February 29, 2024

Noticias Para Ciudadanos Modernos

How I Learned Not to Be Afraid of Numbers in Accounting


The myth that accounting is all about numbers has traveled across generations. But is accounting really just numbers?

Welcome to a new space where we demystify some of the major myths in accounting. My name is Stephanie Nuesi, I am 24 years old, a proud Gen-Z, and a first-gen Latina. I am an accountant working in tech, a founder, and a content creator who loves helping businesses grow with innovation and creativity. As such, I used to be afraid of accounting because I believed it involved complex numbers and formulas. I quickly discovered that accounting was much more than that.

Here are a couple of techniques that helped me conquer my fear of numbers in accounting.

Change your mindset 

Stephanie Nuesi
Photo courtesy of Stephanie Nuesi

The first step to stop being afraid of numbers is to embrace them. Acknowledge that they exist, but also note that you don’t have to be an expert on numbers in order to be successful. Changing your mindset is crucial. I started listening to professors and accounting leaders on how they embraced the unknown and didn’t let the scary myths about accounting take away their passion for the career. This is what I did to build a growth mindset vs. a fixed mindset.

A growth mindset is a learning mindset. A fixed mindset is a non-learning mindset. When you develop a growth mindset, you’re able to understand the obstacles you’re facing, develop strategies to learn about them and find ways to challenge them. Even if you fail, you take it as a learning opportunity and move on. That’s the mindset I developed to master numbers and data in accounting. 

Leveraging free resources to understand what is needed to be successful in accounting is also extremely helpful. I always recommend people to leverage the free resources for resume building, interview prep, and scholarship opportunities that platforms like Accounting+ offer.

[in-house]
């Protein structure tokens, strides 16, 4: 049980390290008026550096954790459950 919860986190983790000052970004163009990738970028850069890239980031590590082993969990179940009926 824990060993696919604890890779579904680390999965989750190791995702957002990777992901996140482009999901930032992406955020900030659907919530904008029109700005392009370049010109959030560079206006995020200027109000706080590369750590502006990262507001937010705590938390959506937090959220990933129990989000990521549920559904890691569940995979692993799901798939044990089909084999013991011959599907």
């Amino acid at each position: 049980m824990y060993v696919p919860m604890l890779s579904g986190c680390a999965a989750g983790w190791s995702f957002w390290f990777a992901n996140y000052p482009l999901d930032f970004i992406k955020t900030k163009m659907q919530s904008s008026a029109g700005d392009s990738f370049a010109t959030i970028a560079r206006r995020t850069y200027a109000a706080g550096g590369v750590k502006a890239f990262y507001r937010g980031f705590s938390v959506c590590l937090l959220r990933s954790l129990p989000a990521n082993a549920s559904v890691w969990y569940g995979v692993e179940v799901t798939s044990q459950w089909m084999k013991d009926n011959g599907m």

Learn to Analyze Financial Statements

Work on desk
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Accounting is not just adding debits and credits. It’s not just putting numbers on a calculator. Accountants need to understand the health of an organization, and with that comes analyzing financial statements. 

When I first started my career in accounting, I was really afraid of numbers, math, or anything that required me to use technical knowledge (which I thought I didn’t have). Instead of living in fear, I decided to embrace the ambiguity and master the skill to the best of my ability. I started by learning about the core of accounting – financial statements. To prepare financial statements, you need an understanding of numbers. But much more than that, you need to know how each account affects the statements. This will be key in seeing the trend between the numbers and what makes up a company’s financial statement.

Learn How to Read Data

Stephanie Nuesi
Photo courtesy of Stephanie Nuesi

Working at a company sometimes requires you to deeply analyze data and create stories around it. This can be a very scary thought for people who don’t enjoy working with numbers, but I will show you what I did to become an expert in data analysis:

  • Became a master in Excel, SQL, and other data tools: I took several free courses on Excel, SQL and other data tools to understand how they work together and why they’re often used in accounting
  • Leveraged some of these tools to prepare reports and presentations summarizing my findings, which helped me identify what the numbers meant, and how they align with the main problem statements 

By following the tips mentioned above, I was able to let numbers be a stepping stone in the success of my work vs. a limiting obstacle and potential failure driving factor.

Familiarize Yourself with the Formulas that are Important in Accounting

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Some of the formulas/numbers that are important to know and master in accounting are those that relate to the major financial ratios: profitability, liquidity, return on equity, etc. Once you master these formulas and how they impact the company’s financial health, you will see that the numbers and data in accounting are much simpler than you think.

So, is accounting only numbers? Not at all. There are definitely mathematical and logical things to know, but it’s not the only factor needed to be successful in the career. If you follow the techniques mentioned above, you might start to see accounting differently.

If someone were to ask me if I would choose accounting as my career (even if it involves some technical expertise), I would tell them that I would choose it all over again. Accounting changed the way I look at businesses and success. And I can proudly say, it changed my life.For resources to enhance your accounting knowledge and expertise, visit Accounting+.

 





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